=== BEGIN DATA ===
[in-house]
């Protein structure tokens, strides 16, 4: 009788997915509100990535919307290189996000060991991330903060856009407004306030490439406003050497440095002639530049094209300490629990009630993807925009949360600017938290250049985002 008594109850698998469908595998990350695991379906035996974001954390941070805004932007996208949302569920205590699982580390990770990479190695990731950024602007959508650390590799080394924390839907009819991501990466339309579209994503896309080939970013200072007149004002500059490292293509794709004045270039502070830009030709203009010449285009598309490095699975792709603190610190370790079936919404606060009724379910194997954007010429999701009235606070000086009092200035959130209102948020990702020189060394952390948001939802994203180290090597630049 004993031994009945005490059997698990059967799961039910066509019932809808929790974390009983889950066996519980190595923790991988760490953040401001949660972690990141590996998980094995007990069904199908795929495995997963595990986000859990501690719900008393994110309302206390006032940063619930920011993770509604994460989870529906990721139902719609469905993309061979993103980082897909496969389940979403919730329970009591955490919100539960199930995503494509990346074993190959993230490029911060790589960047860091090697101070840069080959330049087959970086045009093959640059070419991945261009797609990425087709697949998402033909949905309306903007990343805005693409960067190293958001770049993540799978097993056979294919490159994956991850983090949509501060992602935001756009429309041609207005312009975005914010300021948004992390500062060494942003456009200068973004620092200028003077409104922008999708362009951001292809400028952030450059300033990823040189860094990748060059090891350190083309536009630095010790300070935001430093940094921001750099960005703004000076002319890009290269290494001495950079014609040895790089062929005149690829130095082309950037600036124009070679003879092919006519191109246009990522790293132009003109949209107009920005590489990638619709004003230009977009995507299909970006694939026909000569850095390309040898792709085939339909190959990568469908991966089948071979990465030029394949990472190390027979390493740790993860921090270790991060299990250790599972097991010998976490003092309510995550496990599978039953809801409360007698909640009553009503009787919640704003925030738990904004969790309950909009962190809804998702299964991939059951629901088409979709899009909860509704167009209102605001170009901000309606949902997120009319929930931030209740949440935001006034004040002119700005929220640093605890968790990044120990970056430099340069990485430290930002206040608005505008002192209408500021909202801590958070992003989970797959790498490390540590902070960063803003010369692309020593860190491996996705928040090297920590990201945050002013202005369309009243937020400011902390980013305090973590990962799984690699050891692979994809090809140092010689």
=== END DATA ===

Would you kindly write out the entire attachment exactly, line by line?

[in-house]
């Protein structure tokens, strides 16, 4: 009788997915509100990535919307290189996000060991991330903060856009407004306030490439406003050497440095002639530049094209300490629990009630993807925009949360600017938290250049985002 008594109850698998469908595998990350695991379906035996974001954390941070805004932007996208949302569920205590699982580390990770990479190695990731950024602007959508650390590799080394924390839907009819991501990466339309579209994503896309080939970013200072007149004002500059490292293509794709004045270039502070830009030709203009010449285009598309490095699975792709603190610190370790079936919404606060009724379910194997954007010429999701009235606070000086009092200035959130209102948020990702020189060394952390948001939802994203180290090597630049 004993031994009945005490059997698990059967799961039910066509019932809808929790974390009983889950066996519980190595923790991988760490953040401001949660972690990141590996998980094995007990069904199908795929495995997963595990986000859990501690719900008393994110309302206390006032940063619930920011993770509604994460989870529906990721139902719609469905993309061979993103980082897909496969389940979403919730329970009591955490919100539960199930995503494509990346074993190959993230490029911060790589960047860091090697101070840069080959330049087959970086045009093959640059070419991945261009797609990425087709697949998402033909949905309306903007990343805005693409960067190293958001770049993540799978097993056979294919490159994956991850983090949509501060992602935001756009429309041609207005312009975005914010300021948004992390500062060494942003456009200068973004620092200028003077409104922008999708362009951001292809400028952030450059300033990823040189860094990748060059090891350190083309536009630095010790300070935001430093940094921001750099960005703004000076002319890009290269290494001495950079014609040895790089062929005149690829130095082309950037600036124009070679003879092919006519191109246009990522790293132009003109949209107009920005590489990638619709004003230009977009995507299909970006694939026909000569850095390309040898792709085939339909190959990568469908991966089948071979990465030029394949990472190390027979390493740790993860921090270790991060299990250790599972097991010998976490003092309510995550496990599978039953809801409360007698909640009553009503009787919640704003925030738990904004969790309950909009962190809804998702299964991939059951629901088409979709899009909860509704167009209102605001170009901000309606949902997120009319929930931030209740949440935001006034004040002119700005929220640093605890968790990044120990970056430099340069990485430290930002206040608005505008002192209408500021909202801590958070992003989970797959790498490390540590902070960063803003010369692309020593860190491996996705928040090297920590990201945050002013202005369309009243937020400011902390980013305090973590990962799984690699050891692979994809090809140092010689």